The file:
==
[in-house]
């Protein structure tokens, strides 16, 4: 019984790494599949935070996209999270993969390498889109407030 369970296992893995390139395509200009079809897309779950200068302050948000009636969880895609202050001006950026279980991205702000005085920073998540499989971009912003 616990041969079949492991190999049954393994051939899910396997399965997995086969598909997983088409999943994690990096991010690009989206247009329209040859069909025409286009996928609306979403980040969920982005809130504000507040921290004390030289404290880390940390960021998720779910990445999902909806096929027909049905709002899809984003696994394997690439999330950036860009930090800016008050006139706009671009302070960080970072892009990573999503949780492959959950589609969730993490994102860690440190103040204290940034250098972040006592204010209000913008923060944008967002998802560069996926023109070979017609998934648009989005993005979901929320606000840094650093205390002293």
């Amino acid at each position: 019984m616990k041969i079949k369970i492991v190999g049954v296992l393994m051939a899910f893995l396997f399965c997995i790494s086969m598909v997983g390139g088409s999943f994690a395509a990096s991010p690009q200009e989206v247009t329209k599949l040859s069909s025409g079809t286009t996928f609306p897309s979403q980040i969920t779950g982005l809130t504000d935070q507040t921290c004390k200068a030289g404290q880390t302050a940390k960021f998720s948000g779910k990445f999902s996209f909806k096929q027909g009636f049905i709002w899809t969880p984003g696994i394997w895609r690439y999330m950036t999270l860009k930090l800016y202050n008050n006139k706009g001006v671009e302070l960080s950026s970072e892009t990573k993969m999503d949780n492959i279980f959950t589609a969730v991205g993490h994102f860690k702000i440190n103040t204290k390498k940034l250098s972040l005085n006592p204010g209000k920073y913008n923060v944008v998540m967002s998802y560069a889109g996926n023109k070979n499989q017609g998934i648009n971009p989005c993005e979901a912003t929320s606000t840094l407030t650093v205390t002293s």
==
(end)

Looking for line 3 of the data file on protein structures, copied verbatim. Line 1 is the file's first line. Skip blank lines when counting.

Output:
């Amino acid at each position: 019984m616990k041969i079949k369970i492991v190999g049954v296992l393994m051939a899910f893995l396997f399965c997995i790494s086969m598909v997983g390139g088409s999943f994690a395509a990096s991010p690009q200009e989206v247009t329209k599949l040859s069909s025409g079809t286009t996928f609306p897309s979403q980040i969920t779950g982005l809130t504000d935070q507040t921290c004390k200068a030289g404290q880390t302050a940390k960021f998720s948000g779910k990445f999902s996209f909806k096929q027909g009636f049905i709002w899809t969880p984003g696994i394997w895609r690439y999330m950036t999270l860009k930090l800016y202050n008050n006139k706009g001006v671009e302070l960080s950026s970072e892009t990573k993969m999503d949780n492959i279980f959950t589609a969730v991205g993490h994102f860690k702000i440190n103040t204290k390498k940034l250098s972040l005085n006592p204010g209000k920073y913008n923060v944008v998540m967002s998802y560069a889109g996926n023109k070979n499989q017609g998934i648009n971009p989005c993005e979901a912003t929320s606000t840094l407030t650093v205390t002293s």